Leadership and management roles tend to differ in many ways, although they sometimes overlap. Leadership is defined based on personal characteristics such as the passion to achieve a certain vision or the ability to inspire and motivate others because leaders are usually action-oriented. On the other hand, management is responsible for cultivating relationships and overseeing resources such as staff and equipment (Muhimpundu et al., 2019). The management team is involved in the implementation of services and ensuring effective utilization of the available resources. This paper intends to explain the difference between leadership and management roles and explain how a nurse can take advantage of the situation when roles overlap.
Management is aimed at administering and ensuring the smooth running of daily activities, while leadership entails focusing on the vision to achieve the set goals. Managers influence people to work for them while leaders encourage them to follow their recommendations. Management and leadership overlap because both are intended to support the achievement of goals (Sudarmo, 2020). An overlap can be realized when a nurse administrator introduces new rules which must be followed and acts as a role model.
Although the administrator enforces rules as a manager, he/she also inspires and motivates nurses to follow their guidelines (Fraser, Castrucci, & Harper, 2017). As a nurse leader, one can take advantage of the overlap to influence the achievement of the set objectives through dictating certain activities while encouraging nurses to remain accountable and responsible.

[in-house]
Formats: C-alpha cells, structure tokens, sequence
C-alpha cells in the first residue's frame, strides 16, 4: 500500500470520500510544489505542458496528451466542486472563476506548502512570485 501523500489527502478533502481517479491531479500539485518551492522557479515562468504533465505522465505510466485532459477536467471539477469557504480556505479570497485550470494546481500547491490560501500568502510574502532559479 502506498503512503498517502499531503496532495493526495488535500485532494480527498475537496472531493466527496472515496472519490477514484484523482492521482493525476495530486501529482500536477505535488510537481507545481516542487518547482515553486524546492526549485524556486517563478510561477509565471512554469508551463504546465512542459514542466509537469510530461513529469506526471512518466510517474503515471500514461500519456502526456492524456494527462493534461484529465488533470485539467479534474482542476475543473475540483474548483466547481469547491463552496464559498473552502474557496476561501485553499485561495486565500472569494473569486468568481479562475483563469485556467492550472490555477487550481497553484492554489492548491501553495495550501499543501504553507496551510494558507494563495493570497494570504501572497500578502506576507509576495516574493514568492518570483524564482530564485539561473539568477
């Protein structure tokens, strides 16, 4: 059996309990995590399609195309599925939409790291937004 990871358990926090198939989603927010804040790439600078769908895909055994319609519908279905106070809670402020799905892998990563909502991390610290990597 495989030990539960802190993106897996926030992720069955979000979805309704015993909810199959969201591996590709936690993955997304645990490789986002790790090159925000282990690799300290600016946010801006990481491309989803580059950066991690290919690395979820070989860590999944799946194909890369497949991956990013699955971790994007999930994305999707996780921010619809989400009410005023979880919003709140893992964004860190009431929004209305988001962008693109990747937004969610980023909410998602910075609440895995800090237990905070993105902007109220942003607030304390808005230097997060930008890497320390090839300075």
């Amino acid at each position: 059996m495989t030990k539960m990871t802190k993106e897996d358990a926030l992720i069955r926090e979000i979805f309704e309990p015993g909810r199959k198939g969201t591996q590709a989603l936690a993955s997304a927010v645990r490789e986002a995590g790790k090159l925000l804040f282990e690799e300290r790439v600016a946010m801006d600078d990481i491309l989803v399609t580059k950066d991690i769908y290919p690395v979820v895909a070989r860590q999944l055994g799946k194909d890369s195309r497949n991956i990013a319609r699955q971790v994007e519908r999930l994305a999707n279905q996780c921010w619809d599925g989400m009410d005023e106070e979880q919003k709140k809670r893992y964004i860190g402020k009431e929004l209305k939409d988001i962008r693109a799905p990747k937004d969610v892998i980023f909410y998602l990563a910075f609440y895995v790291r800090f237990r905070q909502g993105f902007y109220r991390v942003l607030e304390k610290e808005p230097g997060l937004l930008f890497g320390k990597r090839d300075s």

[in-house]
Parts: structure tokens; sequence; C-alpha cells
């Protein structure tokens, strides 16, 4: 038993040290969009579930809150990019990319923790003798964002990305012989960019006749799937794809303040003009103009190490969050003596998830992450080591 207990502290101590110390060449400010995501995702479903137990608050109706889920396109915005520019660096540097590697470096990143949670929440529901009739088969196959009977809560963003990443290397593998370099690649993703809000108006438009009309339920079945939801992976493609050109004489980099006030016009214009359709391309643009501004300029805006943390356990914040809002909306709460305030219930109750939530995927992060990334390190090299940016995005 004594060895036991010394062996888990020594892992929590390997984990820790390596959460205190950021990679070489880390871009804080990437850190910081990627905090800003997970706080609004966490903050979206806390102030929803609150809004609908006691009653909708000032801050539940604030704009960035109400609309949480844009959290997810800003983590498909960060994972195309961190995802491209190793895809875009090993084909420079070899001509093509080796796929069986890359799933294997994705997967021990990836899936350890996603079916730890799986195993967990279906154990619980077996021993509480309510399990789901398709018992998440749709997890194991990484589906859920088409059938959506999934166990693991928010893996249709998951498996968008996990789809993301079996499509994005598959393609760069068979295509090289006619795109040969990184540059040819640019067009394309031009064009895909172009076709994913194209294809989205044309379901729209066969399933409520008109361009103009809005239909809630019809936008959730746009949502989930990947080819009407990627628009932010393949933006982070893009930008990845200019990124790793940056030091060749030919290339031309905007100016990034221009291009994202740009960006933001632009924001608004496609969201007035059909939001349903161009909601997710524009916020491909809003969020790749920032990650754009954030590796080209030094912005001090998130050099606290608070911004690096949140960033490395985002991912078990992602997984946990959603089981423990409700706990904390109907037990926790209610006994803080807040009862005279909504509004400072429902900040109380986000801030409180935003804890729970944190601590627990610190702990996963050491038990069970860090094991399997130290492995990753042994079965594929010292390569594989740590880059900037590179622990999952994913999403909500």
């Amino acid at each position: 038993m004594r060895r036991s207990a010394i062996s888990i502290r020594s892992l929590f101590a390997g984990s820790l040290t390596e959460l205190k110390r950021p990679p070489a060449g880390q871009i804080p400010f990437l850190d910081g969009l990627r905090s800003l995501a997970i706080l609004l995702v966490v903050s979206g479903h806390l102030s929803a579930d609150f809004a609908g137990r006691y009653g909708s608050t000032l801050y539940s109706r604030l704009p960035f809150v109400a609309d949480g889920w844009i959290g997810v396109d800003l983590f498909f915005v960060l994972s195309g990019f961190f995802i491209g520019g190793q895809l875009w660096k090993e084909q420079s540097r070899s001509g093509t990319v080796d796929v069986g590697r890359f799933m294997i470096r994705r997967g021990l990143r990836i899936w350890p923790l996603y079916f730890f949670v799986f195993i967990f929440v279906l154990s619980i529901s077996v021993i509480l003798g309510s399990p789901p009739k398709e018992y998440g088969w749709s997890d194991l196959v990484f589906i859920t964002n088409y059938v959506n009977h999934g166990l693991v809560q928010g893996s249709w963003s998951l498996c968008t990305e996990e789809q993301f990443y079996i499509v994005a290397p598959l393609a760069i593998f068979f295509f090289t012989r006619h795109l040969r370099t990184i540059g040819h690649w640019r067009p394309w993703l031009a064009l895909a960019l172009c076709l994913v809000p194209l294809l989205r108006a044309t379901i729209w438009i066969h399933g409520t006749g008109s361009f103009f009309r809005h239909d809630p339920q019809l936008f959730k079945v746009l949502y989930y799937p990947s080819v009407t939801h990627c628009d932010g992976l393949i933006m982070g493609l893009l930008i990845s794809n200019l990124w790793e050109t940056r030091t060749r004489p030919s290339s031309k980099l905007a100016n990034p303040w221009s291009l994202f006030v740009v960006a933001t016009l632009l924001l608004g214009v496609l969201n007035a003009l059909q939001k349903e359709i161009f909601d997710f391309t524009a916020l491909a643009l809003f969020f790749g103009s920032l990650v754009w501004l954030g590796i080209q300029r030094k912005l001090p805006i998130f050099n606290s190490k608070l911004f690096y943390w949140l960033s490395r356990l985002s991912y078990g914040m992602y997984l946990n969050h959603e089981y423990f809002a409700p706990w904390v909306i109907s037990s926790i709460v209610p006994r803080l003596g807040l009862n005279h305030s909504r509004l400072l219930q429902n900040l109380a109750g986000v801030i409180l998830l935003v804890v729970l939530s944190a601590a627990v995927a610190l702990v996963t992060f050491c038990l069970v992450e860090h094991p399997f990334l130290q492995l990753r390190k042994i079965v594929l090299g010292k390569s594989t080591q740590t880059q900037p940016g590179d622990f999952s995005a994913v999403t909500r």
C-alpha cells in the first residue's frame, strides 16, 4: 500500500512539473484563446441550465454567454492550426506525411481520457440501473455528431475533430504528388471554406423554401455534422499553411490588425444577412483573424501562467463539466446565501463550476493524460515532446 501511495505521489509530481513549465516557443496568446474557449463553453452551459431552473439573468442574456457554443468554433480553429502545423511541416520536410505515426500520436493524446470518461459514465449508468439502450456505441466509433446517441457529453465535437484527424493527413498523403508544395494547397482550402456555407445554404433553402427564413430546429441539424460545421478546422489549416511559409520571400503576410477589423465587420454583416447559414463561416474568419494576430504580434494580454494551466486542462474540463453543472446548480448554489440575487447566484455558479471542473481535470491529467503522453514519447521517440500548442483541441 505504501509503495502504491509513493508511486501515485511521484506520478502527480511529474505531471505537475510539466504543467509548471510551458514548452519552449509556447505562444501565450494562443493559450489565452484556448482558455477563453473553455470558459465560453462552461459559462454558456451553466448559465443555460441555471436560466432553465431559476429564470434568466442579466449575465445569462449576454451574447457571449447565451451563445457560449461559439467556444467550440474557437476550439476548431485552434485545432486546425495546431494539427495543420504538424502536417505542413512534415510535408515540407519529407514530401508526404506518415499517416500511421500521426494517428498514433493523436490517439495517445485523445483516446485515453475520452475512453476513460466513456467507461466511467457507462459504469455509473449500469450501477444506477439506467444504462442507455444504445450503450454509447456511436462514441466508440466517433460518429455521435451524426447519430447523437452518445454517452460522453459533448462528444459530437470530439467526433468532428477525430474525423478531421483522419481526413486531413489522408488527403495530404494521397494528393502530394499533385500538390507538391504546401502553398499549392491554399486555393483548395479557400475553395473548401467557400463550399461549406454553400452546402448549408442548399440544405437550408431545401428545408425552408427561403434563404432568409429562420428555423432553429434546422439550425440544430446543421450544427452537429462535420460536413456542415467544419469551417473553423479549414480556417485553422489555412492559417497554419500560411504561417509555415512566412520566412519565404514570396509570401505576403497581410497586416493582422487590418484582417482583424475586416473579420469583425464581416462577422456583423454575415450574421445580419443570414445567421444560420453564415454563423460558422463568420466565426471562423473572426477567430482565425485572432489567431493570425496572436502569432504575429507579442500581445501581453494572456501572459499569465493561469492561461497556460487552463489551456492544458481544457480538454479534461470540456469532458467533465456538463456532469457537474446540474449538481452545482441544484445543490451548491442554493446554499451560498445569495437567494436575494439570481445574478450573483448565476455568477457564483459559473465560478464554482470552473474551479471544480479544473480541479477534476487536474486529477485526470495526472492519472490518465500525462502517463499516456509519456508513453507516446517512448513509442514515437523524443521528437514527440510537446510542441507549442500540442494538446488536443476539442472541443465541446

Leadership and management differ because they apply varying approaches to influence workers to meet their obligations and duties. While managers present rules to be observed, leaders are more admissible and usually offer an example to be followed. However, the two roles tend to overlap because their intended goals coincide, and an individual can use both approaches to influence a desirable outcome. The overlapping responsibilities can benefit nurse leaders in achieving their goals and remaining focused on the realization of their objectives.
Fraser, M., Castrucci, B., & Harper, E. (2017). Public health leadership and management in the era of public health 3.0. Journal of Public Health Management and Practice, 23(1), 90-92. Web.
Muhimpundu, M. A., Joseph, K. T., Husain, M. J., Uwinkindi, F., Ntaganda, E., Rwunganira, S.,… & Billick, L. B. (2019). Road map for leadership and management in public health: a case study on noncommunicable diseases program managers’ training in Rwanda. International Journal of Health Promotion and Education, 57(2), 82-97. Web.
Sudarmo, S. (2020). Human resources management and leadership for public services in the 21st century. International Journal of Business, Economics, and Management, 3(1), 219-225. Web.